Older blog entries for wez (starting at number 50)

mtrack: roadmap RFC

I wanted to share some of my thoughts on future development in mtrack, and solicit some feedback. Some of these are driven directly from user requests, and others are things that I've been thinking about on-and-off for a little while.

I really want to hear your thoughts, whether they relate to ideas and feature suggestions, or whether you have some experience or anecdotes on these topics.

Custom Fields

I was hoping to avoid having to enable this as a feature, as I find the implementation approach taken in the original Trac to be sub-optimal, both ...

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Syndicated 2010-07-10 04:53:00 from Wez Furlong

HTTP POST from PHP, without cURL

Update May 2010: This is one of my most popular blog entries, so it seems worthwhile to modernize it a little. I've added an example of a generic REST helper that I've been using in a couple of places below the original do_post_request function in this entry. Enjoy!

I don't think we do a very good job of evangelizing some of the nice things that the PHP streams layer does in the PHP manual, or even in general. At least, every time I search for the code snippet that allows you to do an HTTP POST ...

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Syndicated 2010-05-23 04:00:00 from Wez Furlong

Gimli at OSCON

OSCON 2010

I'm speaking at OSCON again with another new topic. This year, I'm spreading the news about Gimli, a Server Process Monitoring and Fault Analysis framework that I built at Message Systems and will be sharing with the world at OSCON.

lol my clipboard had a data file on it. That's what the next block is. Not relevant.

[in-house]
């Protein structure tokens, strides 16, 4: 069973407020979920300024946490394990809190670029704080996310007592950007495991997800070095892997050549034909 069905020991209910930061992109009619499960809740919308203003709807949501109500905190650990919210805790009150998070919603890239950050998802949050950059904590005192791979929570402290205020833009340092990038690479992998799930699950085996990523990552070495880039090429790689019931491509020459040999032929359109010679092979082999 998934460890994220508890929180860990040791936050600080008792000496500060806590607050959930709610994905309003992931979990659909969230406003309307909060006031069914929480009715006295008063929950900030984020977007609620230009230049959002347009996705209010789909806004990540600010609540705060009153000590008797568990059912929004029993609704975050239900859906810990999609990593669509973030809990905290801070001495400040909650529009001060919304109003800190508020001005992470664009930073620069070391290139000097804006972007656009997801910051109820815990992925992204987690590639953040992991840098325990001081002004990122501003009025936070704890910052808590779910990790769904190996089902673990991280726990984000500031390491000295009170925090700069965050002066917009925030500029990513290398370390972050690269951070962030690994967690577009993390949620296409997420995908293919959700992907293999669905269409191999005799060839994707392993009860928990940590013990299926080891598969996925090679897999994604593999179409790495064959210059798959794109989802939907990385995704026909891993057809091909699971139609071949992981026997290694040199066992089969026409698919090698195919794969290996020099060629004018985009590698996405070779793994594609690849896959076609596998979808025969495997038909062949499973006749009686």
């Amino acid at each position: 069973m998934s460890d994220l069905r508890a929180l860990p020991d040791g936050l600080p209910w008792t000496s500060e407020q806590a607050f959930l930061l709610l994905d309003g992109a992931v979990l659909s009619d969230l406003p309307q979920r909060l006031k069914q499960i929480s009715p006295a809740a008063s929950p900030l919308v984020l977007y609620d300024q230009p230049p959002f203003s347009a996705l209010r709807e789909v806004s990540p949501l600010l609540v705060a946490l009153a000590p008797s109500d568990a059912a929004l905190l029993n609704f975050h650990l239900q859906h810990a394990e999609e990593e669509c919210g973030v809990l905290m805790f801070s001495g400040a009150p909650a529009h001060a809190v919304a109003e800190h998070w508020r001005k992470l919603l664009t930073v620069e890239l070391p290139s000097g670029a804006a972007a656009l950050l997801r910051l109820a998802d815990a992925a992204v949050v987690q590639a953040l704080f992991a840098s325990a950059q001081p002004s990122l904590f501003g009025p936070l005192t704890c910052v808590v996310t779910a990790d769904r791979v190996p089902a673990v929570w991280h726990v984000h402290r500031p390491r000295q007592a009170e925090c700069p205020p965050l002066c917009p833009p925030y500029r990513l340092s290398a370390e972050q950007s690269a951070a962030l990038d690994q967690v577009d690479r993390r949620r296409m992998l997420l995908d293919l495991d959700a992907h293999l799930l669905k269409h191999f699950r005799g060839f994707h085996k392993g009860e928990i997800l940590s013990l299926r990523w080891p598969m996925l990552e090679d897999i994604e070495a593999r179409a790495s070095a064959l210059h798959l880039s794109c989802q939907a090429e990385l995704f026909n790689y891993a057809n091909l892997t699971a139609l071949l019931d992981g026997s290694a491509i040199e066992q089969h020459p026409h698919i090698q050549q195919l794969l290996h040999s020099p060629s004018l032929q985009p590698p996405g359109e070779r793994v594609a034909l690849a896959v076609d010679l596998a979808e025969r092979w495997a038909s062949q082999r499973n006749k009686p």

In a nutshell, Gimli will supervise a process and capture an extensive crash trace (using DWARF 3 debugging information if possible) if the process crashes or wedges, and then restarts the process.

For more details on the OSCON session, check out the session details at OSCON.com.

As ...

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Syndicated 2010-05-23 01:01:37 from Wez Furlong

a new domain

I'm letting thebrainroom.com lapse this year after holding it for 11 years. For those that weren't with me back then, The Brain Room was my consulting company, providing graphic and software design services.

When I joined OmniTI, I chose netevil.org to use for my blog in a kind of self-mocking move; I equated my efforts at taking over the world with superior software with the effectiveness of Dr. Evil. A lot of people thought I was styling myself after Dr. Evil, which wasn't quite right, but close enough :-)